• Summary
  • Contents
  • Subject index

This stimulating book explores the long-standing relationship between psychotherapy and politics and argues that from the beginning psychotherapy has had a political face. Documenting instances where ideas from psychotherapy have been incorporated into the political agenda, the book demonstrates the practical value of psychotherapy as an instigator of social and political change. Related to this, attempts to understand and evaluate political life through the application of psychotherapeutic concepts are examined. The author poses a number of key questions, including: What is human nature? Are aggression and violence innate in us? Is the therapeutic relationship inherently unequal? And, is the political an a

The Institutions of Psychotherapy
The institutions of psychotherapy

As well as struggles between different bands of practitioners, there are also power struggles within therapeutic institutions: therapists seem no less aggressive and power-seeking than any other human group. An excellent and well-documented example is the International Psychoanalytic Association; but similar processes of exclusion, faction-forming and manipulation occur across the board. Why do therapists apparently find it so difficult to apply their understanding of human motivations and relationships to their own institutions? As Robert Young asks:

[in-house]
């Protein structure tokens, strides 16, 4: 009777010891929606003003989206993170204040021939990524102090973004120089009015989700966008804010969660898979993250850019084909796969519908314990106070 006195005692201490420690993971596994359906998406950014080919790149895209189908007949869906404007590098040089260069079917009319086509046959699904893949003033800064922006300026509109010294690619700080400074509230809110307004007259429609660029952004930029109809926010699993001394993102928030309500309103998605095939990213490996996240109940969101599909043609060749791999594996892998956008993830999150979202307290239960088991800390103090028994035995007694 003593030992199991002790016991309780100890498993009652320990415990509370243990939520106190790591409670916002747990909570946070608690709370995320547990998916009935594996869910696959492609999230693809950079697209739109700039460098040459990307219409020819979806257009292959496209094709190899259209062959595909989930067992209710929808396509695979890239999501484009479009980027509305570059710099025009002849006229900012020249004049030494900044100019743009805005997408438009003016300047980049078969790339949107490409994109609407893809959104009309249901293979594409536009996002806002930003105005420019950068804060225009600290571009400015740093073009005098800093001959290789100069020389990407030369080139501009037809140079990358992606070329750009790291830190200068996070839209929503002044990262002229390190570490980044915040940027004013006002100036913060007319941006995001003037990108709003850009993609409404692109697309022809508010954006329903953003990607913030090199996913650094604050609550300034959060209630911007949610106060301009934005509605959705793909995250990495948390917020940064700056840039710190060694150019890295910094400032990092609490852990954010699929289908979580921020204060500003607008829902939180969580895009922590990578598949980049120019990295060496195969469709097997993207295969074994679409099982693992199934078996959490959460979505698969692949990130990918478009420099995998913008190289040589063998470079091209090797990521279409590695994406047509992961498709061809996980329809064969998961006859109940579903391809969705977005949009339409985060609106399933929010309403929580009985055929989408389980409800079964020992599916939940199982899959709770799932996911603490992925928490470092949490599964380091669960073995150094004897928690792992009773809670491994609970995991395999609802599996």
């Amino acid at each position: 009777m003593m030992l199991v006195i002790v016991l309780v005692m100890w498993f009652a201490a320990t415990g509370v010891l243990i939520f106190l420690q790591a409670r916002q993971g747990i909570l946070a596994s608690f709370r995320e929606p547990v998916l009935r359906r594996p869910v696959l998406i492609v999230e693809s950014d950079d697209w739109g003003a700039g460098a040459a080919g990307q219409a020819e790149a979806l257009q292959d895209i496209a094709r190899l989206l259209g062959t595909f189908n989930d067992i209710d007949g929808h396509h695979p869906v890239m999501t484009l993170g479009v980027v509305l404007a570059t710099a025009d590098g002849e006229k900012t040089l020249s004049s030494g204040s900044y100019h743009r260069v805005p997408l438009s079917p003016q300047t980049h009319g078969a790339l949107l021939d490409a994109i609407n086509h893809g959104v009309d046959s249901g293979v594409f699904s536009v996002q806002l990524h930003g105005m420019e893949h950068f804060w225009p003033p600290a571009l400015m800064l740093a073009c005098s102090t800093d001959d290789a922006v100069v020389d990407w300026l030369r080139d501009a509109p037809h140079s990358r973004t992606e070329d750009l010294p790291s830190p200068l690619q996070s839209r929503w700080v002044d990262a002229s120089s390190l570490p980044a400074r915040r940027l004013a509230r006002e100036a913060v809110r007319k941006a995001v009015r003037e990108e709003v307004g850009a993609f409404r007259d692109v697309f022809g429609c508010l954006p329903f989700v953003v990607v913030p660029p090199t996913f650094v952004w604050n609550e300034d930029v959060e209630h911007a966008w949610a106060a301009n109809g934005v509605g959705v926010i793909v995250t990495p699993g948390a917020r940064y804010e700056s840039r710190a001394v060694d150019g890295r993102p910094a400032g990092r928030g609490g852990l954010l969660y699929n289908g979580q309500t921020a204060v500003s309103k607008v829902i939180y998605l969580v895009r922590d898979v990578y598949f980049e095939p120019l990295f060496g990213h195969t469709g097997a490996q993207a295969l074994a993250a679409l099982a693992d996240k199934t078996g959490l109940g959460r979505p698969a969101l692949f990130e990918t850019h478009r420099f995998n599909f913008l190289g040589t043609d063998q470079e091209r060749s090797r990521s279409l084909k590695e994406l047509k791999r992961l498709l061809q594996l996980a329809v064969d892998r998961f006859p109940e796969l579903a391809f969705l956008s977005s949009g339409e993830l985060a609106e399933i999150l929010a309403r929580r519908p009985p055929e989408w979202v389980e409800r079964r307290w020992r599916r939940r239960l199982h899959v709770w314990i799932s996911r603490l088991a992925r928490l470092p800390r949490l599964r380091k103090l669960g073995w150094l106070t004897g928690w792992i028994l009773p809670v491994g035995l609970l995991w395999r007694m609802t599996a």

Why do the leaders – as distinct from the followers, patients and supervisees – behave badly? Why aren't they stopped? Why is it so hard to take account of issues of power, patronage and economics? Why, when we do, can we not provide ...

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